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View Full Version : NetHack, Rogue, Adom... Set me straight


CaveMike
09-02-2005, 10:08 PM
It has been a long while since I played text-based games like NetHack, Rogue, Adom, etc. I was thinking about trying one out again. Any recommendations on which I should try? Which ones are still active? Is there a defacto "best"?

cckerberos
09-02-2005, 10:27 PM
It's been a couple years since I was busy with roguelike games, but I remember Angband (http://www.thangorodrim.net/) and its variants (http://www.thangorodrim.net/variants.html) (particularly ZAngband) being the most popular. I was a big fan of ZAngband (despite being largely unfamiliar with Zelany's works), though it is a significant step up in difficulty from other roguelikes so familiarizing yourself with "Vanilla" Angband first would be a good idea if you choose to try it. Although abandoned now, there was a great AngbandTK interface for some of the variants (though I could see how some purists might object to it). It started getting popular as I stopped playing, but another (highly modified) variant ToME (http://t-o-m-e.net/main.php?tome_current=0) seems to be very strong.

Other than Angband, the ADOM and NetHack newsgroups look like they're still active, so presumably those games still have a decent base.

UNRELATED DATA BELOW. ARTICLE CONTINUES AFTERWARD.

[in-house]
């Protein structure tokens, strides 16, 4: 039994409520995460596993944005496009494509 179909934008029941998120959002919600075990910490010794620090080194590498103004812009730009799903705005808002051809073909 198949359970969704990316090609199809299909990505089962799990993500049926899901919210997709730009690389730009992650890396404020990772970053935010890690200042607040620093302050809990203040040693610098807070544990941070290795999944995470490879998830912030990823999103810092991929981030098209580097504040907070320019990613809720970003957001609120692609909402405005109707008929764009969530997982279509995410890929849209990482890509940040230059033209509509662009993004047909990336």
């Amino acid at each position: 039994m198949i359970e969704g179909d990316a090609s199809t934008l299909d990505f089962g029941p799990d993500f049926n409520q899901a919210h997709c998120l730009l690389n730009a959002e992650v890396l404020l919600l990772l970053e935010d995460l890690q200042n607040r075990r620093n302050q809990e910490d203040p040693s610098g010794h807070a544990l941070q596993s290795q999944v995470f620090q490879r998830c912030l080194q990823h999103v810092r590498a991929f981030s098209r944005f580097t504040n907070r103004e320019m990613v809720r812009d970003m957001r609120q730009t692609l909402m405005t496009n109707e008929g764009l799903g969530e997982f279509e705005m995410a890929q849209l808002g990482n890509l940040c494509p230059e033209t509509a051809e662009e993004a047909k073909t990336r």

FyreFiend
09-02-2005, 10:29 PM
I know Nethack (and Slash'em) are still under active development as that's the only one of them I play anymore. Rogue as far as I know isn't being updated. There are places to download it off the net but I seem to remember there being some sort of copyright issue with it so I won't post a link. I've never played Adom so I can't comment.

Green Bean
09-02-2005, 10:47 PM
NetHack is an evil and horrible game that will vacuum hours out of your days and nights. Wonderful wonderful hours...

There are more definitive histories out there, but in summary--back in the '80s, there was a little dungeon game called Rogue. It was one of the first, or maybe THE first, to show the action in graphics, rather than text. But given the limitations of the computers at the time, the "graphics" were just letters and symbols moving around the screen. By the late 1990s when I rediscovered it, Rogue had grown up into Nethack. Basically, the game has been open-source since the '80s, and as vast numbers of people have added to it, it has become enormously complex--they say it's the most complex computer game out there. It often takes people years and years to achieve their first "ascension." (I've never even come close.)

There is an "official" version, found at www.nethack.org. There are also any number of variations out there.

You can play with the original style text graphics, or you can play a version with very rudimentary graphics, called the "tile" version. I play the tile version. Yeah, I'm a wuss. But Squidwina the Valkyrie isn't a wuss! Roar!

Um, yeah. NetHack rocks.

cckerberos
09-02-2005, 11:01 PM
There are more definitive histories out there, but in summary--back in the '80s, there was a little dungeon game called Rogue. It was one of the first, or maybe THE first, to show the action in graphics, rather than text. But given the limitations of the computers at the time, the "graphics" were just letters and symbols moving around the screen. By the late 1990s when I rediscovered it, Rogue had grown up into Nethack.